Qt is a comprehensive, object-oriented development framework that enables development of high-performance, cross-platform rich-client and server-side applications. When you implement a program with Qt, you can run it on the X Window System (Unix/X11), Apple Mac OS X, and Microsoft Windows NT/9x/2000/XP by simply compiling the source code for the platform you want. Qt is the basis for the KDE desktop environment, and is also used in numerous commercial applications such as Google Earth, Skype for Linux, and Adobe Photoshop Elements.
GTK, which stands for the Gimp ToolKit, is a library for creating graphical user interfaces. It is designed to be small and efficient, but still flexible enough to allow the programmer freedom in the interfaces created. GTK provides some unique features over standard widget libraries.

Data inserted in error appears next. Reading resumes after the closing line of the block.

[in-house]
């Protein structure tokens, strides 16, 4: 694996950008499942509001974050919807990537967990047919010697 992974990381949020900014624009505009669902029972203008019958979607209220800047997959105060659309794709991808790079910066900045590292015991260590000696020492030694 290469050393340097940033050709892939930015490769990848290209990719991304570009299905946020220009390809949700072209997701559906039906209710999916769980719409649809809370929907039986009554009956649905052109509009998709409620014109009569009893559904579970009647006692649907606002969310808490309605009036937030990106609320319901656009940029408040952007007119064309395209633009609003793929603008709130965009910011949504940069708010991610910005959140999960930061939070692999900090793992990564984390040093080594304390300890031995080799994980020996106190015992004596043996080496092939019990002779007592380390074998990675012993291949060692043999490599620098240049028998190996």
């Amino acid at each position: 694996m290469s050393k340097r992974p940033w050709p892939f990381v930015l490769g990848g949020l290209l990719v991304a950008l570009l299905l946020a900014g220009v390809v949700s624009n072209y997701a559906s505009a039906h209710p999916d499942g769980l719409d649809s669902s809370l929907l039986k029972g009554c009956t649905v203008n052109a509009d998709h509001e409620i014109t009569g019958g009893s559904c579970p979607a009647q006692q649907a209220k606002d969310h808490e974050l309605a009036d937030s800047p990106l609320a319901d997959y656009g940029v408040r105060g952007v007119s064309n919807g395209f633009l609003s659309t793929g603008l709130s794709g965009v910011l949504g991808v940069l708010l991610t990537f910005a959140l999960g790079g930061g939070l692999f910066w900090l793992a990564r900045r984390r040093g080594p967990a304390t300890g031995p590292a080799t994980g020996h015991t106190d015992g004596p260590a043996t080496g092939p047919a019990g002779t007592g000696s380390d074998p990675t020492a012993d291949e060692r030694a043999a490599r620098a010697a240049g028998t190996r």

Urwid is a Python library for making text console applications. It has many features including fluid interface resizing, support for UTF-8 and CJK encodings, standard and custom text layout modes, simple markup for setting text attributes, and a powerful, dynamic list box that handles a mix of widget types. It is flexible, modular, and leaves the developer in control.
U++ is a C++ cross-platform rapid application development suite focused on programmers' productivity without sacrificing runtime performance. Based on strictly deterministic design, it provides a viable alternative to garbage-collected platforms, even for business logic oriented problems.
FLTK (pronounced "fulltick") is a cross-platform C++ GUI toolkit for UNIX/Linux (X11), Microsoft Windows, and Mac OS X. It provides modern GUI functionality without the bloat, and supports 3D graphics via OpenGL and its built-in GLUT emulation. FLTK is designed to be small and modular enough to be statically linked, and also works fine as a shared library. It also includes an excellent UI builder called FLUID that can be used to create applications in minutes.